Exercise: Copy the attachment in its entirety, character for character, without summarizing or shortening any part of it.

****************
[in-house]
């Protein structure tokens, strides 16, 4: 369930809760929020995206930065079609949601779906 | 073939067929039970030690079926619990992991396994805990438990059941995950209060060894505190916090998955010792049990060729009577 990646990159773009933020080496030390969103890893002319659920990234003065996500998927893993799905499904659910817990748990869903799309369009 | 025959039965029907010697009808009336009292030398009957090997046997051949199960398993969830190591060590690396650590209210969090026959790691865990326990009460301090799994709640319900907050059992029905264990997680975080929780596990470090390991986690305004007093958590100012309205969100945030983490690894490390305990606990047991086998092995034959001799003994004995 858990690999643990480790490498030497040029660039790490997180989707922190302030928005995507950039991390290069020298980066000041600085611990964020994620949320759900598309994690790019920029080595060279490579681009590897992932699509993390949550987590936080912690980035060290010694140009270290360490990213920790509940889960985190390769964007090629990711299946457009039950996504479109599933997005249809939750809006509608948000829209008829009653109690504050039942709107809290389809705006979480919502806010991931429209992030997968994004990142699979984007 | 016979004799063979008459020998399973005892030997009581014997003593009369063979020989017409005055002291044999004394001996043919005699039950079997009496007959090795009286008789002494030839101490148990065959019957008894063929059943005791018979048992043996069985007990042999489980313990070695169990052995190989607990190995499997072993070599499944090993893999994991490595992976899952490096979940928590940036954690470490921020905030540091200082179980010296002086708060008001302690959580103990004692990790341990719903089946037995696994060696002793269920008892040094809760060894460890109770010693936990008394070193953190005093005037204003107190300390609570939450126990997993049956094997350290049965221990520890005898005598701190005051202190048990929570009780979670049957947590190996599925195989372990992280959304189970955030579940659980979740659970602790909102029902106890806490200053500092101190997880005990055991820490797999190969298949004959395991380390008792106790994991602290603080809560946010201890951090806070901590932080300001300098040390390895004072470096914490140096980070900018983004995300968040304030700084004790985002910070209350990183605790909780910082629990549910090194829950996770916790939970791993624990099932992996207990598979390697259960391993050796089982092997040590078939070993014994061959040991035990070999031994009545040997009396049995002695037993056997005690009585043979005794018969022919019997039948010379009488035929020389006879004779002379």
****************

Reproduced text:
[in-house]
């Protein structure tokens, strides 16, 4: 369930809760929020995206930065079609949601779906 | 073939067929039970030690079926619990992991396994805990438990059941995950209060060894505190916090998955010792049990060729009577 990646990159773009933020080496030390969103890893002319659920990234003065996500998927893993799905499904659910817990748990869903799309369009 | 025959039965029907010697009808009336009292030398009957090997046997051949199960398993969830190591060590690396650590209210969090026959790691865990326990009460301090799994709640319900907050059992029905264990997680975080929780596990470090390991986690305004007093958590100012309205969100945030983490690894490390305990606990047991086998092995034959001799003994004995 858990690999643990480790490498030497040029660039790490997180989707922190302030928005995507950039991390290069020298980066000041600085611990964020994620949320759900598309994690790019920029080595060279490579681009590897992932699509993390949550987590936080912690980035060290010694140009270290360490990213920790509940889960985190390769964007090629990711299946457009039950996504479109599933997005249809939750809006509608948000829209008829009653109690504050039942709107809290389809705006979480919502806010991931429209992030997968994004990142699979984007 | 016979004799063979008459020998399973005892030997009581014997003593009369063979020989017409005055002291044999004394001996043919005699039950079997009496007959090795009286008789002494030839101490148990065959019957008894063929059943005791018979048992043996069985007990042999489980313990070695169990052995190989607990190995499997072993070599499944090993893999994991490595992976899952490096979940928590940036954690470490921020905030540091200082179980010296002086708060008001302690959580103990004692990790341990719903089946037995696994060696002793269920008892040094809760060894460890109770010693936990008394070193953190005093005037204003107190300390609570939450126990997993049956094997350290049965221990520890005898005598701190005051202190048990929570009780979670049957947590190996599925195989372990992280959304189970955030579940659980979740659970602790909102029902106890806490200053500092101190997880005990055991820490797999190969298949004959395991380390008792106790994991602290603080809560946010201890951090806070901590932080300001300098040390390895004072470096914490140096980070900018983004995300968040304030700084004790985002910070209350990183605790909780910082629990549910090194829950996770916790939970791993624990099932992996207990598979390697259960391993050796089982092997040590078939070993014994061959040991035990070999031994009545040997009396049995002695037993056997005690009585043979005794018969022919019997039948010379009488035929020389006879004779002379």